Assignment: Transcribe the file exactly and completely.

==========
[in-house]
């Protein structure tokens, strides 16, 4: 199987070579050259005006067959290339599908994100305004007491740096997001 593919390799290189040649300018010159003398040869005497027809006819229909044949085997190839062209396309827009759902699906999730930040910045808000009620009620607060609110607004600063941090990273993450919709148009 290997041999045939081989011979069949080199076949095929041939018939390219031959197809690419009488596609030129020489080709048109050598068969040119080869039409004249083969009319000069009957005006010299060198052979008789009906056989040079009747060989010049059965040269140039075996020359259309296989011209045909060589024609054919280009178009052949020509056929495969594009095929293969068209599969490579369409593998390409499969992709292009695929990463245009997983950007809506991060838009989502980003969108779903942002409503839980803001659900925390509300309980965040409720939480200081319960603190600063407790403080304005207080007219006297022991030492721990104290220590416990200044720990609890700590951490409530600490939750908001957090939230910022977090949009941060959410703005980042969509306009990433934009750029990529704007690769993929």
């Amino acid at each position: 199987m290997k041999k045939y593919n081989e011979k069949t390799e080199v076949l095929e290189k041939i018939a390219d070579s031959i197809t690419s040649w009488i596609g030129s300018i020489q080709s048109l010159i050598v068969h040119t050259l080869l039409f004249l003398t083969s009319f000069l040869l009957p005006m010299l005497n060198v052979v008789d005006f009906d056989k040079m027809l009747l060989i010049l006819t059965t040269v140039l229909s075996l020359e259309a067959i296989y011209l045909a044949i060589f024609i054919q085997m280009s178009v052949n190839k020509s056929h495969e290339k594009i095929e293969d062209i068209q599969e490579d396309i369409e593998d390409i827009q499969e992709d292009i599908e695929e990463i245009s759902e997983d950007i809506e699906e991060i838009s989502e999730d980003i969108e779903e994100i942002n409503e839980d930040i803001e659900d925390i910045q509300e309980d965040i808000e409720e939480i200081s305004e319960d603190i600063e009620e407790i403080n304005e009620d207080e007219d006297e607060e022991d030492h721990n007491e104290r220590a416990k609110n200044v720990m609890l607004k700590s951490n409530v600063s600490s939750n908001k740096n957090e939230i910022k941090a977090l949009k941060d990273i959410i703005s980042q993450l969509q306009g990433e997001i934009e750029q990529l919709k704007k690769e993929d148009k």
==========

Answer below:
[in-house]
């Protein structure tokens, strides 16, 4: 199987070579050259005006067959290339599908994100305004007491740096997001 593919390799290189040649300018010159003398040869005497027809006819229909044949085997190839062209396309827009759902699906999730930040910045808000009620009620607060609110607004600063941090990273993450919709148009 290997041999045939081989011979069949080199076949095929041939018939390219031959197809690419009488596609030129020489080709048109050598068969040119080869039409004249083969009319000069009957005006010299060198052979008789009906056989040079009747060989010049059965040269140039075996020359259309296989011209045909060589024609054919280009178009052949020509056929495969594009095929293969068209599969490579369409593998390409499969992709292009695929990463245009997983950007809506991060838009989502980003969108779903942002409503839980803001659900925390509300309980965040409720939480200081319960603190600063407790403080304005207080007219006297022991030492721990104290220590416990200044720990609890700590951490409530600490939750908001957090939230910022977090949009941060959410703005980042969509306009990433934009750029990529704007690769993929």
């Amino acid at each position: 199987m290997k041999k045939y593919n081989e011979k069949t390799e080199v076949l095929e290189k041939i018939a390219d070579s031959i197809t690419s040649w009488i596609g030129s300018i020489q080709s048109l010159i050598v068969h040119t050259l080869l039409f004249l003398t083969s009319f000069l040869l009957p005006m010299l005497n060198v052979v008789d005006f009906d056989k040079m027809l009747l060989i010049l006819t059965t040269v140039l229909s075996l020359e259309a067959i296989y011209l045909a044949i060589f024609i054919q085997m280009s178009v052949n190839k020509s056929h495969e290339k594009i095929e293969d062209i068209q599969e490579d396309i369409e593998d390409i827009q499969e992709d292009i599908e695929e990463i245009s759902e997983d950007i809506e699906e991060i838009s989502e999730d980003i969108e779903e994100i942002n409503e839980d930040i803001e659900d925390i910045q509300e309980d965040i808000e409720e939480i200081s305004e319960d603190i600063e009620e407790i403080n304005e009620d207080e007219d006297e607060e022991d030492h721990n007491e104290r220590a416990k609110n200044v720990m609890l607004k700590s951490n409530v600063s600490s939750n908001k740096n957090e939230i910022k941090a977090l949009k941060d990273i959410i703005s980042q993450l969509q306009g990433e997001i934009e750029q990529l919709k704007k690769e993929d148009k």